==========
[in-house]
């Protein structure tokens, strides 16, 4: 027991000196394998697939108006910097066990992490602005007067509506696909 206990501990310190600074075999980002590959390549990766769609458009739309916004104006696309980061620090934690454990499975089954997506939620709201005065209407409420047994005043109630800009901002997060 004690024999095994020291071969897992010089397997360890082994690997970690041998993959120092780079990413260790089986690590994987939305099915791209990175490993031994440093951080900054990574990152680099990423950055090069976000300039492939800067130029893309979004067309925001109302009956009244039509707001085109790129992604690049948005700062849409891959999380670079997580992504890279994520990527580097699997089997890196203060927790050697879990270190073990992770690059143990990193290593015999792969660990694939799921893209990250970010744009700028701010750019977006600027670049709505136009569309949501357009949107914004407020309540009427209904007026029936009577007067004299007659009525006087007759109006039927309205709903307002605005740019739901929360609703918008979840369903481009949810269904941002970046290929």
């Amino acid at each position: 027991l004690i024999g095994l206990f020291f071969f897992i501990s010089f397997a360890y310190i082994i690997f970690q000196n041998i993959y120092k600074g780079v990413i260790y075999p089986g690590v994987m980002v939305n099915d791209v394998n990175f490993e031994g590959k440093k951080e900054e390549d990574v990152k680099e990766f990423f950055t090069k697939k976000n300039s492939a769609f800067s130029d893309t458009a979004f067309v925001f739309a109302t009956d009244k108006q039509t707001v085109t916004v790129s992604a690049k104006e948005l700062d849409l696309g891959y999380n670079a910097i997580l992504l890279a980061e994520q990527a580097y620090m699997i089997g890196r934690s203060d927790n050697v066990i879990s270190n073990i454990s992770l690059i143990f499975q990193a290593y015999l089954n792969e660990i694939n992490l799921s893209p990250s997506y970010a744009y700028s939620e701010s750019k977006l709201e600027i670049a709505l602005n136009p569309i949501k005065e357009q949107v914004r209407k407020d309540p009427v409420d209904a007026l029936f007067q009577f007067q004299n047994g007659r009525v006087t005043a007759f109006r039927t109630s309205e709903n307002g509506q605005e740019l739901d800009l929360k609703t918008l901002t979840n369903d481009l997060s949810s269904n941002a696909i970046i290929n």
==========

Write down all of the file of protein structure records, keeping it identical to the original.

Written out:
[in-house]
């Protein structure tokens, strides 16, 4: 027991000196394998697939108006910097066990992490602005007067509506696909 206990501990310190600074075999980002590959390549990766769609458009739309916004104006696309980061620090934690454990499975089954997506939620709201005065209407409420047994005043109630800009901002997060 004690024999095994020291071969897992010089397997360890082994690997970690041998993959120092780079990413260790089986690590994987939305099915791209990175490993031994440093951080900054990574990152680099990423950055090069976000300039492939800067130029893309979004067309925001109302009956009244039509707001085109790129992604690049948005700062849409891959999380670079997580992504890279994520990527580097699997089997890196203060927790050697879990270190073990992770690059143990990193290593015999792969660990694939799921893209990250970010744009700028701010750019977006600027670049709505136009569309949501357009949107914004407020309540009427209904007026029936009577007067004299007659009525006087007759109006039927309205709903307002605005740019739901929360609703918008979840369903481009949810269904941002970046290929």
């Amino acid at each position: 027991l004690i024999g095994l206990f020291f071969f897992i501990s010089f397997a360890y310190i082994i690997f970690q000196n041998i993959y120092k600074g780079v990413i260790y075999p089986g690590v994987m980002v939305n099915d791209v394998n990175f490993e031994g590959k440093k951080e900054e390549d990574v990152k680099e990766f990423f950055t090069k697939k976000n300039s492939a769609f800067s130029d893309t458009a979004f067309v925001f739309a109302t009956d009244k108006q039509t707001v085109t916004v790129s992604a690049k104006e948005l700062d849409l696309g891959y999380n670079a910097i997580l992504l890279a980061e994520q990527a580097y620090m699997i089997g890196r934690s203060d927790n050697v066990i879990s270190n073990i454990s992770l690059i143990f499975q990193a290593y015999l089954n792969e660990i694939n992490l799921s893209p990250s997506y970010a744009y700028s939620e701010s750019k977006l709201e600027i670049a709505l602005n136009p569309i949501k005065e357009q949107v914004r209407k407020d309540p009427v409420d209904a007026l029936f007067q009577f007067q004299n047994g007659r009525v006087t005043a007759f109006r039927t109630s309205e709903n307002g509506q605005e740019l739901d800009l929360k609703t918008l901002t979840n369903d481009l997060s949810s269904n941002a696909i970046i290929n």